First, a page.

Small wonder then that senior management and sponsors, who well understand the concept of investments and jump to salute whenever someone mentions the word, fail to recognize the importance and value of good PMs and the need to create a culture and processes that will empower them in maximizing the business value of the investments. Instead of recognizing projects as investments, they all too often regard them as cost centers, and the PMs as overhead on cost centers! (And that’s why good PMs are so often underpaid in comparison to their value.)

These organizational procedures can only be addressed at the organizational and senior management level. But it all has to start with project management itself: with a re-thinking of the essence of every project and program, and then using the techniques and metrics that truly support and reflect good decision-making and management.

I may have chosen the wrong rock to push up the hill, but it is the one I have chosen and, with the book and now this blog, I have started the journey. If someone who looks at this blog and reads my new book disagrees with the approach, I hope they will raise it in the comments right here. I respond very well to constructive criticism, and would also love additional ideas and input. But I hope that anyone who reads the book and likes it will do two things:

#1. Spread the word that this is “not your father’s PM book”, that it contains new ideas, techniques and metrics (some of which we have touched on in other articles here) that can improve our discipline; and

#2. Lend their copy to the boss, sponsor, customer, VP or CEO. (Don’t make them buy their own copy — you know how they can be sometimes!)

Fraternally in project management,

Steve the Bajan

12 thoughts on “Educating the Boss

  1. Very good article. Pushing to move forward projects is allways a challenge with Management whom many times may not have minimal experience in the matter. It is our duty as PMs, to communicate and lead this effort.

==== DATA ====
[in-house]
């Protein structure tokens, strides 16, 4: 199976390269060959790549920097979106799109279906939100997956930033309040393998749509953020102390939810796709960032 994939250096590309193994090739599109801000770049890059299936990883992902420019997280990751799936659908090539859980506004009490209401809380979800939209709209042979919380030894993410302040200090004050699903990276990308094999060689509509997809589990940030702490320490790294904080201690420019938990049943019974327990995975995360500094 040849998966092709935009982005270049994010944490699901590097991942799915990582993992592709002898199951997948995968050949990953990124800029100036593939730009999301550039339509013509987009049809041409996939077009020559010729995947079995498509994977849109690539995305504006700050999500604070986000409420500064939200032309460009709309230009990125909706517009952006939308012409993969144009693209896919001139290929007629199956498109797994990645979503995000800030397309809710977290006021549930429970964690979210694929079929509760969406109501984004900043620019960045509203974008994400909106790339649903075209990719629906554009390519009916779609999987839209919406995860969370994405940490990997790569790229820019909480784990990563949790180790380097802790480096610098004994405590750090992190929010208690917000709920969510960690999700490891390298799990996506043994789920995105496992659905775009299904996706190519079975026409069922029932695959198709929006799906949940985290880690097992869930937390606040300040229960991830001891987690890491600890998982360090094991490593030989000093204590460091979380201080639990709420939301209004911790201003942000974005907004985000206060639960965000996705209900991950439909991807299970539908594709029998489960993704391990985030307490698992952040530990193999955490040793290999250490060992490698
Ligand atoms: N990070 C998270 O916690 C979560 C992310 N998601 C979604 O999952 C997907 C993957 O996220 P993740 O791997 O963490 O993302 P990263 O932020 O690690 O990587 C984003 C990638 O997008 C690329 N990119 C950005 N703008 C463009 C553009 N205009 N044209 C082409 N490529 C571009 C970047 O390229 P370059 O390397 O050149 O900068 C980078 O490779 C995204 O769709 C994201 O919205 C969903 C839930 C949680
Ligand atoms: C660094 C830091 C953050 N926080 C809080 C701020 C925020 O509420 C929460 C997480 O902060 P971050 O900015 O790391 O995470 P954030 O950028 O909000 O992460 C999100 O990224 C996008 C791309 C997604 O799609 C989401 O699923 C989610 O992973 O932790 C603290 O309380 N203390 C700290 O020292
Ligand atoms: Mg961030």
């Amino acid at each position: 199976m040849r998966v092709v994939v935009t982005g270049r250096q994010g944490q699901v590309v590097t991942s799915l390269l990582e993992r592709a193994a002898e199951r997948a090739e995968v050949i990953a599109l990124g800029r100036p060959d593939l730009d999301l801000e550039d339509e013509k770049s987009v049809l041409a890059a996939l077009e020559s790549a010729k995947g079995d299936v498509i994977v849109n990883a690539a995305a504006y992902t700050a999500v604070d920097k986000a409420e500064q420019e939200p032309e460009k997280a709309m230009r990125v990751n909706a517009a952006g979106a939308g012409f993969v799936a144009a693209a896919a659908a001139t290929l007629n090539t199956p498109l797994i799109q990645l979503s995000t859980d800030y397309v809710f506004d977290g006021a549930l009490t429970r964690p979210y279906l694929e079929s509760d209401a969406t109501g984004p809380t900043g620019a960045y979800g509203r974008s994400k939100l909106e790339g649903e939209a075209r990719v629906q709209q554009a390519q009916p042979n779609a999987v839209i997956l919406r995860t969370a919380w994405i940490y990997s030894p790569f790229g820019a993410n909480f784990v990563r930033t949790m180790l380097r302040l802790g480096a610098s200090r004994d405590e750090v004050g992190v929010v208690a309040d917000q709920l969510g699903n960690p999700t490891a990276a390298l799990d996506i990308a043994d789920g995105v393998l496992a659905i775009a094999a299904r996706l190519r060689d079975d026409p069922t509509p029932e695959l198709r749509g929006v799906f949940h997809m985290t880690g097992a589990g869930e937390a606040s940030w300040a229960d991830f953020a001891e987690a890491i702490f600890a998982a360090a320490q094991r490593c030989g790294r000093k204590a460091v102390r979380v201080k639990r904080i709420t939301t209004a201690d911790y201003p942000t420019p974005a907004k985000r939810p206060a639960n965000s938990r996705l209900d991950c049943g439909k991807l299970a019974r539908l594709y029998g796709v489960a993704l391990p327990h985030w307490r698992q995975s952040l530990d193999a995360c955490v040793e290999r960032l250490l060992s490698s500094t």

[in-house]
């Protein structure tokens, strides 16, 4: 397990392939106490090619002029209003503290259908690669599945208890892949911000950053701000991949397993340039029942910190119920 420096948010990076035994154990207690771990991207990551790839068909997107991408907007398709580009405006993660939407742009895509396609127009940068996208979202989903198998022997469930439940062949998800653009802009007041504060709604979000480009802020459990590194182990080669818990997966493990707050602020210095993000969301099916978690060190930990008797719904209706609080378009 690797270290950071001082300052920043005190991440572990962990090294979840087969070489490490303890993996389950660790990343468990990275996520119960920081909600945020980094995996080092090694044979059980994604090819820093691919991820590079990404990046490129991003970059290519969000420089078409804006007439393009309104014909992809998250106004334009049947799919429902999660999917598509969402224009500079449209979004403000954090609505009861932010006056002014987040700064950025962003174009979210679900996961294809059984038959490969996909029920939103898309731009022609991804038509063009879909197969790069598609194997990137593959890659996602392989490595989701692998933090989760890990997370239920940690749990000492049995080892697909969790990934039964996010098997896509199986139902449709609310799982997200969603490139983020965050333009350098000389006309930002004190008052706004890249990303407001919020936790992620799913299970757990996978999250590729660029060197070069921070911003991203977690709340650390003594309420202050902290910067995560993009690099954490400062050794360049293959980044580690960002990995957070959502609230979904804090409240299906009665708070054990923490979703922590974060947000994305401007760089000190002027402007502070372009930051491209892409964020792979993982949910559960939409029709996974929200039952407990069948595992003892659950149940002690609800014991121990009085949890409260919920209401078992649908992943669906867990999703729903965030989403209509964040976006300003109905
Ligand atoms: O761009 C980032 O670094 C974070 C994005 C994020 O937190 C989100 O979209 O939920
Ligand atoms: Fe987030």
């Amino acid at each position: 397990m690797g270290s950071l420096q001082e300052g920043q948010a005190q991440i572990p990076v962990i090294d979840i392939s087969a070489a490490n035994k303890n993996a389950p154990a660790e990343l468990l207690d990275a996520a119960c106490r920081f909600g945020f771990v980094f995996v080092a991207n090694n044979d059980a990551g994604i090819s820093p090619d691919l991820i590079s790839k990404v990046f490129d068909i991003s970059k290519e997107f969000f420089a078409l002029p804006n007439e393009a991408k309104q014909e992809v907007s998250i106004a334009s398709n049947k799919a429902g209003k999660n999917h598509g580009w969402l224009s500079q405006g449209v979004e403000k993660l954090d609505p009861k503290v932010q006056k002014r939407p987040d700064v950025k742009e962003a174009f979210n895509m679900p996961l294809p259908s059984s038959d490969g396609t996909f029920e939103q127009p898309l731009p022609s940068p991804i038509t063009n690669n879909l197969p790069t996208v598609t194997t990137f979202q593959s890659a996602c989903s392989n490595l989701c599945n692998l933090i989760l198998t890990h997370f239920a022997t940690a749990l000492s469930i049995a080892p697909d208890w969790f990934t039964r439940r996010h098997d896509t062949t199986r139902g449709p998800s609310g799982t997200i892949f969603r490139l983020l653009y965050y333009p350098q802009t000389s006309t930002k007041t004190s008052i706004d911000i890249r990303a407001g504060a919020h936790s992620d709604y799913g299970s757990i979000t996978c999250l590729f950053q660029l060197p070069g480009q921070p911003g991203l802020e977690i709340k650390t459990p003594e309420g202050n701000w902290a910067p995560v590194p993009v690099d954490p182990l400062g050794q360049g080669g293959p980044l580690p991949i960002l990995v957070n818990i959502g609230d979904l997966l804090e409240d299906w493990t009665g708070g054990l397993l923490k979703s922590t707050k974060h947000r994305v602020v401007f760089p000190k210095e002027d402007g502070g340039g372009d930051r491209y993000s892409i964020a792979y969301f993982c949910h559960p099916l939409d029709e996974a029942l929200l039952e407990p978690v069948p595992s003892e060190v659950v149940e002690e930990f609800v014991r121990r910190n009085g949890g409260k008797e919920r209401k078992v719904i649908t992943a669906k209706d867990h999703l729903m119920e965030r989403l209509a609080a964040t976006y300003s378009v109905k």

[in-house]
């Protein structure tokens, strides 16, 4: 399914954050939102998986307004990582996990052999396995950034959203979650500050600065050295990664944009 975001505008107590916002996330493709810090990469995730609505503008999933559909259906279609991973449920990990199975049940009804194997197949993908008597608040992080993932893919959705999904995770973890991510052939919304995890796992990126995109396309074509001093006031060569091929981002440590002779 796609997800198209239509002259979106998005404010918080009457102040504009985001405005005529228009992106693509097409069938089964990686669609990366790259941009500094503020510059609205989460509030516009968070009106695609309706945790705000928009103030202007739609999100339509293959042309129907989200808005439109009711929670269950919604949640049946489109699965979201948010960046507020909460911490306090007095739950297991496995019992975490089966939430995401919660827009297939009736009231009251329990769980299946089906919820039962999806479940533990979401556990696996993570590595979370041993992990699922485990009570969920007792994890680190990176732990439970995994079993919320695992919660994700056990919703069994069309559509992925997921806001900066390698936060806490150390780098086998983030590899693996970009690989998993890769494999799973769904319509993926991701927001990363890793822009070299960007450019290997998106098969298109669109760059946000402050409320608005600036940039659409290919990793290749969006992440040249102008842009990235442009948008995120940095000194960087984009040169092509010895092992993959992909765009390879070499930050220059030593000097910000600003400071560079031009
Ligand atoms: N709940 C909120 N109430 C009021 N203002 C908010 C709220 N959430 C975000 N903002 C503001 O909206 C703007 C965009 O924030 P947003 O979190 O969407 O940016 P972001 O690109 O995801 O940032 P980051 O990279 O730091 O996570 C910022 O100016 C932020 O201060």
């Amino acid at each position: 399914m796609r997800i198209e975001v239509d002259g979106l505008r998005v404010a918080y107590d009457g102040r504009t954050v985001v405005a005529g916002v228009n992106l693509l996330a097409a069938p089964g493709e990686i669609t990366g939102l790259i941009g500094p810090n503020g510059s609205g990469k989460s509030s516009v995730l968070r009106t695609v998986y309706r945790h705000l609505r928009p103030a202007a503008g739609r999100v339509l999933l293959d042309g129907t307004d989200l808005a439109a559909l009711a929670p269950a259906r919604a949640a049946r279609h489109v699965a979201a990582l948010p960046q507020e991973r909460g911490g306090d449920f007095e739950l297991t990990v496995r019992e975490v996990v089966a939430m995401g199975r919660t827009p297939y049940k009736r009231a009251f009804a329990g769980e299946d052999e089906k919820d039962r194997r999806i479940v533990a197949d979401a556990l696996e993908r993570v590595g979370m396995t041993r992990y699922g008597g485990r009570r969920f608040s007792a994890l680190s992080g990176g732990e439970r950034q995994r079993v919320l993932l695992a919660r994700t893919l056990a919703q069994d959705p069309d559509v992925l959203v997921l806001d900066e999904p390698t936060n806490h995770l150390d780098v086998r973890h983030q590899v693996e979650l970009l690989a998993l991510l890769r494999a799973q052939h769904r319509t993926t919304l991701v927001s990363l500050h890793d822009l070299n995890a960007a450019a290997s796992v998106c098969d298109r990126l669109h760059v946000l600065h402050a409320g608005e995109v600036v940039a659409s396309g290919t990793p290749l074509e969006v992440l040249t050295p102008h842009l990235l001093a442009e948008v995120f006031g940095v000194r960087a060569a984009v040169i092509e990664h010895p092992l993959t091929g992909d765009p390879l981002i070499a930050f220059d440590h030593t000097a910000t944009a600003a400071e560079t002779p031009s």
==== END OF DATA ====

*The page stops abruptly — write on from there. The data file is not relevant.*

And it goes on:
Could I get your 26 slides of what you presented for ‘ Project Value Drivers’ at ferba72@yahoo.com

    Thanks

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    • I’m so glad you enjoy the blog, Fernando. I plan to cover many more topics in the coming weeks, so I hope you’ll stay tuned.

      I just sent you the slides.

      Fraternally in project management,

      Steve the Bajan

      Like

  2. Steve, great insight that projects are investments but senior managers often view them as cost centers (with PMs as overhead). I would like a copy of the value drivers presentation as well. Thanks!

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    • Susan, thanks so much for your kind words. Coming from someone with your experience and credentials (I see you have a textbook titled Mastering Project Portfolio Management, a topic that should definitely be offered in MBA programs), I am very flattered. The UK course Managing Successful Programs often refers to a “tranche” of projects. between that term and “portfolio”, I thing a lot of people are coming to the recognition that projects are investments and must be managed as such within both programs and portfolios.

      Again, thanks for your comment, and I have forwarded the slides.

      Fraternally in project management,

      Steve the Bajan

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  3. Hi Stephen, a great article……and yes thats a very larg boulder to push up hill. Very good arguement for educating senior managers. As part of the project controls team this is an uphill struggle we have had to face for years.

    Could you send me the slides for “Project Value Drivers” to michael_rbentley@hotmail.com

    Many Thanks

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    • Hi, Michael. Thanks for your kind words — glad you enjoyed the article. As long as folks like you think I’m helping, I’ll keep pushing.

      Look for the slides in your inbox.

      Steve D.

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  4. Hi Steve,